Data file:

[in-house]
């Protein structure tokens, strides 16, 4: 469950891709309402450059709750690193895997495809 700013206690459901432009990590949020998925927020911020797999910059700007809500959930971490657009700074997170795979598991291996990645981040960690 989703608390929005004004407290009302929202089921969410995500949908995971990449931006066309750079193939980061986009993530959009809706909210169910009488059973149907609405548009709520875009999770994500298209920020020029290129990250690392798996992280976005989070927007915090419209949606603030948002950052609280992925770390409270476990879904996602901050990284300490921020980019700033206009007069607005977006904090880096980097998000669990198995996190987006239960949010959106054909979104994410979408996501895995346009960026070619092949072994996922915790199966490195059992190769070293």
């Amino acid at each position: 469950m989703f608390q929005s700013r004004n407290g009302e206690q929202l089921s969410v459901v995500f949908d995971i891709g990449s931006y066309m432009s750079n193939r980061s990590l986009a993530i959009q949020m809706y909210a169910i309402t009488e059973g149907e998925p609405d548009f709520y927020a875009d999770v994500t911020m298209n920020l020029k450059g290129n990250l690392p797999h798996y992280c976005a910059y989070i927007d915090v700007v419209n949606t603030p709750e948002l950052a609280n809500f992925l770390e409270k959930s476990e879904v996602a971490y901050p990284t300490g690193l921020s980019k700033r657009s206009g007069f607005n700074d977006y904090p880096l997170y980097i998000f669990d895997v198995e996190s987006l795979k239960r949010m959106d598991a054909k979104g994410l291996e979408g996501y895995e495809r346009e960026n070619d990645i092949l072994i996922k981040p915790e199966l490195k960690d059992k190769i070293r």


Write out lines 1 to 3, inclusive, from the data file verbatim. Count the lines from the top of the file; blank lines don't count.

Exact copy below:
[in-house]
């Protein structure tokens, strides 16, 4: 469950891709309402450059709750690193895997495809 700013206690459901432009990590949020998925927020911020797999910059700007809500959930971490657009700074997170795979598991291996990645981040960690 989703608390929005004004407290009302929202089921969410995500949908995971990449931006066309750079193939980061986009993530959009809706909210169910009488059973149907609405548009709520875009999770994500298209920020020029290129990250690392798996992280976005989070927007915090419209949606603030948002950052609280992925770390409270476990879904996602901050990284300490921020980019700033206009007069607005977006904090880096980097998000669990198995996190987006239960949010959106054909979104994410979408996501895995346009960026070619092949072994996922915790199966490195059992190769070293």
């Amino acid at each position: 469950m989703f608390q929005s700013r004004n407290g009302e206690q929202l089921s969410v459901v995500f949908d995971i891709g990449s931006y066309m432009s750079n193939r980061s990590l986009a993530i959009q949020m809706y909210a169910i309402t009488e059973g149907e998925p609405d548009f709520y927020a875009d999770v994500t911020m298209n920020l020029k450059g290129n990250l690392p797999h798996y992280c976005a910059y989070i927007d915090v700007v419209n949606t603030p709750e948002l950052a609280n809500f992925l770390e409270k959930s476990e879904v996602a971490y901050p990284t300490g690193l921020s980019k700033r657009s206009g007069f607005n700074d977006y904090p880096l997170y980097i998000f669990d895997v198995e996190s987006l795979k239960r949010m959106d598991a054909k979104g994410l291996e979408g996501y895995e495809r346009e960026n070619d990645i092949l072994i996922k981040p915790e199966l490195k960690d059992k190769i070293r």